Agency rulemaking overhaul still alive in House committee

Published: 05/27/2016

After accepting a substitute bill to enhance a planned overhaul to agency rulemaking and legislative review of it, a House committee continues its work on the measure as the regular session winds down.

Members of the House Government Accountability and Oversight Committee most recently completed a sixth hearing on House Bill 503, a companion bill to Senate Bill 303, which has languished by comparison.

OSU study: Facebook postings could be problematic for new moms

Published: 05/27/2016

A new study shows which psychological characteristics of some new mothers may affect how they use Facebook to show off their baby.

Highly educated, mostly married Midwestern women who had full-time jobs were the group of choice for the study.

The study found that those who felt societal pressure to be perfect moms and identified most strongly with their motherhood role posted more frequently on Facebook.

Military spouses struggle to find jobs

Published: 05/27/2016

WASHINGTON (AP) — Military spouses struggle to find jobs and are more likely to work for less pay or in positions below their education level, spurring unemployment and other costs of as much as $1 billion a year, according to a study.

Wrestling with frequent moves, deployments and erratic schedules of their service member mates, military spouses have an unemployment rate of up to 18 percent, compared to last month’s national jobless rate of 5 percent.

Mount Vernon estate exhibit looks at George Washington as a slaveholder

Published: 05/27/2016

MOUNT VERNON, Va. (AP) — It is the unavoidable Achilles’ heel in the reputation of George Washington and so many other Founding Fathers: that men who risked their lives to protect their nation’s liberty were also slaveholders.

That dichotomy will be explored in a new exhibit at Washington’s Mount Vernon estate, in a museum space previously dedicated to exhibitions featuring Washington’s furniture, fineries and his penchant for dining on syrupy hoecakes.

Eric Trump, helping his father, balances company, campaign

Published: 05/27/2016

NEW YORK (AP) — The windows of Eric Trump’s office in the Trump Tower offer breathtaking views of some of Manhattan’s most expensive real estate.

It’s there the youngest of Donald Trump’s adult sons is reflecting on eye-opening moments from a world far away.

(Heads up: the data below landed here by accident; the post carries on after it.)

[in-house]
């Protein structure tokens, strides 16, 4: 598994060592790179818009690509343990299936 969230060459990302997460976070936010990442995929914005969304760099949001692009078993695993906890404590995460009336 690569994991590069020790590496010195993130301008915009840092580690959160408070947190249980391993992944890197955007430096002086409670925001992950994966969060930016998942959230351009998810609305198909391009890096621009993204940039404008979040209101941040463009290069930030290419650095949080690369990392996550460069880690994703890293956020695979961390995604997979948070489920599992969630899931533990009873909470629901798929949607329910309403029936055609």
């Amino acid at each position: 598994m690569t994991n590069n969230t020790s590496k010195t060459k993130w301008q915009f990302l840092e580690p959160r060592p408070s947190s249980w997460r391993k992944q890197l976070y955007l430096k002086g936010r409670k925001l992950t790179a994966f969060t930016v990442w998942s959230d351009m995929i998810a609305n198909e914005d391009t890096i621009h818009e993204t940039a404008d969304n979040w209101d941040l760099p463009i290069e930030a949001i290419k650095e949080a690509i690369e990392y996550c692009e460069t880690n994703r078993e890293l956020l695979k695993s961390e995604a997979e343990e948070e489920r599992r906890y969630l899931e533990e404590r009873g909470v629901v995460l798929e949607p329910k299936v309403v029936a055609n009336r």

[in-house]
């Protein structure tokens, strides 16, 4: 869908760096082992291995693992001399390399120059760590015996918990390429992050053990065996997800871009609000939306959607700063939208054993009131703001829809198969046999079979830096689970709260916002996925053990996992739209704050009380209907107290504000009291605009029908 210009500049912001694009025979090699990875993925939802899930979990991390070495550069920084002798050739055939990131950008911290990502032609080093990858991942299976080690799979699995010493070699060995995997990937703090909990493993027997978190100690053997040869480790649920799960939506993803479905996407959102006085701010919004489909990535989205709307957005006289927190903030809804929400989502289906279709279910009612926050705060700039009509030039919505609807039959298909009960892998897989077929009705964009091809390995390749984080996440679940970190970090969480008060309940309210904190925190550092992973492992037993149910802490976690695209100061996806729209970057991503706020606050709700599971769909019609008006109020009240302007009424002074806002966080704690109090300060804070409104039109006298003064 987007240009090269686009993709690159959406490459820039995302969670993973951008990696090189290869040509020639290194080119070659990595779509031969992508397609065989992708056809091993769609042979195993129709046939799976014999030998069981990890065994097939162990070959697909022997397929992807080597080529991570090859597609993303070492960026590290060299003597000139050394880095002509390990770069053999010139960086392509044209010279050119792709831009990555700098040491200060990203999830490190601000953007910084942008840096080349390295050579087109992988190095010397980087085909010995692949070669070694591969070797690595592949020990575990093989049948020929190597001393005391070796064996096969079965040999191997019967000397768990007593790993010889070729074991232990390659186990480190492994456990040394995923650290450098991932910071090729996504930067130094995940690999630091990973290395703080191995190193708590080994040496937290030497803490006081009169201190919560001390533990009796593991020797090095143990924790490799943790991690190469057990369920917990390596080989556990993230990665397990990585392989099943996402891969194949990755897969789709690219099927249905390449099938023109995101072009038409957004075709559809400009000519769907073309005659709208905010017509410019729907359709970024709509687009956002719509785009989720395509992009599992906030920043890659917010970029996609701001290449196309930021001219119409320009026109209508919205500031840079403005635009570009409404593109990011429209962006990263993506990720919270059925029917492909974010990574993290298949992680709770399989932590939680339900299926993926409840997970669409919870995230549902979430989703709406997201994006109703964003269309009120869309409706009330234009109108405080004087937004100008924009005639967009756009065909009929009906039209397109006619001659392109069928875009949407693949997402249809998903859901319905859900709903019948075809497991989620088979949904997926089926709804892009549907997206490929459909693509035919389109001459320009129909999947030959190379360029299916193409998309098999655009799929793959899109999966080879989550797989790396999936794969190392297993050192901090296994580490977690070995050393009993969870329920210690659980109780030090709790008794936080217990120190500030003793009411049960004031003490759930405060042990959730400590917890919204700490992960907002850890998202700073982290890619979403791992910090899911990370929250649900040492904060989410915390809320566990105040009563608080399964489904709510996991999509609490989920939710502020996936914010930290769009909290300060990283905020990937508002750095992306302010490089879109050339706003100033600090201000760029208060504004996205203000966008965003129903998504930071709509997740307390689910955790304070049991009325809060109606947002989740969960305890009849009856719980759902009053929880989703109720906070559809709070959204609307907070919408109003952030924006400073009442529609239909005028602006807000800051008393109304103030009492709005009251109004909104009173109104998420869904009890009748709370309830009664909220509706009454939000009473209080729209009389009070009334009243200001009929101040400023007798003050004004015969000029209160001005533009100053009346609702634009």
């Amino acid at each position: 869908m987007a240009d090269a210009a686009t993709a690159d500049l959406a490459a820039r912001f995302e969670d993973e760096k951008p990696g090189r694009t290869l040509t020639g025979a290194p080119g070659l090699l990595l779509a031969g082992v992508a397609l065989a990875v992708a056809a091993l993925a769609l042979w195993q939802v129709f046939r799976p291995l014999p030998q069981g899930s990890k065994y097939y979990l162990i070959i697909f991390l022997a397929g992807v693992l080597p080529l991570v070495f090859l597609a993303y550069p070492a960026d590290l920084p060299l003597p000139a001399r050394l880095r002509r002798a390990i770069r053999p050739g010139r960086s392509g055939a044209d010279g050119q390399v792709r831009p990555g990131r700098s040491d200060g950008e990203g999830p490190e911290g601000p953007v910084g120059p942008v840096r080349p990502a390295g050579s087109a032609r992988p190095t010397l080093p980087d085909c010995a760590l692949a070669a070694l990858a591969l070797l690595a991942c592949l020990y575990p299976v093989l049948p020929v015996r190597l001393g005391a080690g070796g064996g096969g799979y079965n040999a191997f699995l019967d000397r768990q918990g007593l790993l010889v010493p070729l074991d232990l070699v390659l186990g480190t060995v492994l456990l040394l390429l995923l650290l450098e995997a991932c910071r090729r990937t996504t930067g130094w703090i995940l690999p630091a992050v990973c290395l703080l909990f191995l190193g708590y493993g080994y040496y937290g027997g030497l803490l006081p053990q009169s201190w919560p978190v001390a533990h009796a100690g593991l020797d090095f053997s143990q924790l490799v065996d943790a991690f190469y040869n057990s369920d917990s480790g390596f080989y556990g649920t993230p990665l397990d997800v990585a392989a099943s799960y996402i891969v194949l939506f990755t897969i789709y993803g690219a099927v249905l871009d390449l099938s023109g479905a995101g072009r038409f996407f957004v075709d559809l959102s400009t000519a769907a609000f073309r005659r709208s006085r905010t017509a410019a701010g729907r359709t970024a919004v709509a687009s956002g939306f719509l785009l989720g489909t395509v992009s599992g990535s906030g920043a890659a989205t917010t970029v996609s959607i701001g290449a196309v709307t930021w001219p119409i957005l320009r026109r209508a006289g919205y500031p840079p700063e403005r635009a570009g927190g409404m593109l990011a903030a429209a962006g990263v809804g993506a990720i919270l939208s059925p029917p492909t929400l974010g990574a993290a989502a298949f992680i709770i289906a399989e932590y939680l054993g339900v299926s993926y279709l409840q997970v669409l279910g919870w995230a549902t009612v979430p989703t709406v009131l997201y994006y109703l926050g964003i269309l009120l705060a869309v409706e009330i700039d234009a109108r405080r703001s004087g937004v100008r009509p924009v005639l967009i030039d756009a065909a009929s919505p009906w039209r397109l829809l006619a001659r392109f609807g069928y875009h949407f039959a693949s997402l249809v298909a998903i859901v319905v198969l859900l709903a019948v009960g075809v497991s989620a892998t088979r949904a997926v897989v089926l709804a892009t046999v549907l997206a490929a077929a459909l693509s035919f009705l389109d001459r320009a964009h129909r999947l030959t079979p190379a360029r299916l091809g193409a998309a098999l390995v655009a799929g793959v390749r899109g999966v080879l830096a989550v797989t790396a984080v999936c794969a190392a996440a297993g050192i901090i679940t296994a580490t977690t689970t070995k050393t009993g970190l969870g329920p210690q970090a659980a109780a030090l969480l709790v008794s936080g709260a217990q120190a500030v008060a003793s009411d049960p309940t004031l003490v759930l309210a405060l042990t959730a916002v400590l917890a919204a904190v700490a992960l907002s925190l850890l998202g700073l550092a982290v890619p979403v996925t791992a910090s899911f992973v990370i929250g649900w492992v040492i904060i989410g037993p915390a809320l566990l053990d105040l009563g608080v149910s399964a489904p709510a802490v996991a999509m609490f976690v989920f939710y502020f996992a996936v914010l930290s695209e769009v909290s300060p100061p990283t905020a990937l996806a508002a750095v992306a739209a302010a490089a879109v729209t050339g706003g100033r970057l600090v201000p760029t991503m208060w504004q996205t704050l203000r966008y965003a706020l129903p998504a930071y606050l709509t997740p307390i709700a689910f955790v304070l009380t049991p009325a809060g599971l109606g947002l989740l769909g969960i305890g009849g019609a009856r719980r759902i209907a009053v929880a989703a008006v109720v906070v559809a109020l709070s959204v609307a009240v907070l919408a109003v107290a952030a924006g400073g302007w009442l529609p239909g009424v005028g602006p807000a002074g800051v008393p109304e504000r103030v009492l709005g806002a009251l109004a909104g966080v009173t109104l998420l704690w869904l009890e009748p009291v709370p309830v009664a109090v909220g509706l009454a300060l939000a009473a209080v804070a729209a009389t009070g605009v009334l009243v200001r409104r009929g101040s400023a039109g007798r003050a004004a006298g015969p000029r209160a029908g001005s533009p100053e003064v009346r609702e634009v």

To love, honor and share a credit card statement

Published: 05/27/2016

It’s wedding season and as many couples get ready to say their vows, they may want to have a talk about fidelity — financial fidelity.

A study by Harris Poll for the National Endowment for Financial Education finds that two in five Americans who have combined finances admit to lying to their partner or hiding information about money matters.

And it’s on the rise — 42 percent of those surveyed admitted to financial infidelity compared to 33 percent just two years ago.

Intruders breach US airport fences about every 10 days

Published: 05/27/2016

Under pressure to prevent people from sneaking onto runways and planes at major U.S. airports, authorities are cracking down — not on the intruders who slip through perimeter gates or jump over fences, but on the release of information about the breaches.

CEO pay climbs again, even as their stock prices don’t

Published: 05/27/2016

NEW YORK — CEOs at the biggest companies got a 4.5 percent pay raise last year. That’s almost double the typical American worker’s, and a lot more than investors earned from owning their stocks — a big fat zero.

The typical chief executive in the Standard & Poor’s 500 index made $10.8 million, including bonuses, stock awards and other compensation, according to a study by executive data firm Equilar for The Associated Press. That’s up from the median of $10.3 million the same group of CEOs made a year earlier.

Planners seek to transform border town into destination

Published: 05/27/2016

SANTA TERESA, N.M. — Trucks race along a winding road in the arid New Mexico desert. As they travel through Santa Teresa, a border-crossing port of entry and unincorporated town, they pass millions of square feet of warehouses that store steel coil, wind turbine blades and specialty glass.

It’s a town that state officials say has pumped millions into New Mexico’s economy.

But missing in this industrial enclave are shops, cafes, gas stations and residents. No one lives here.

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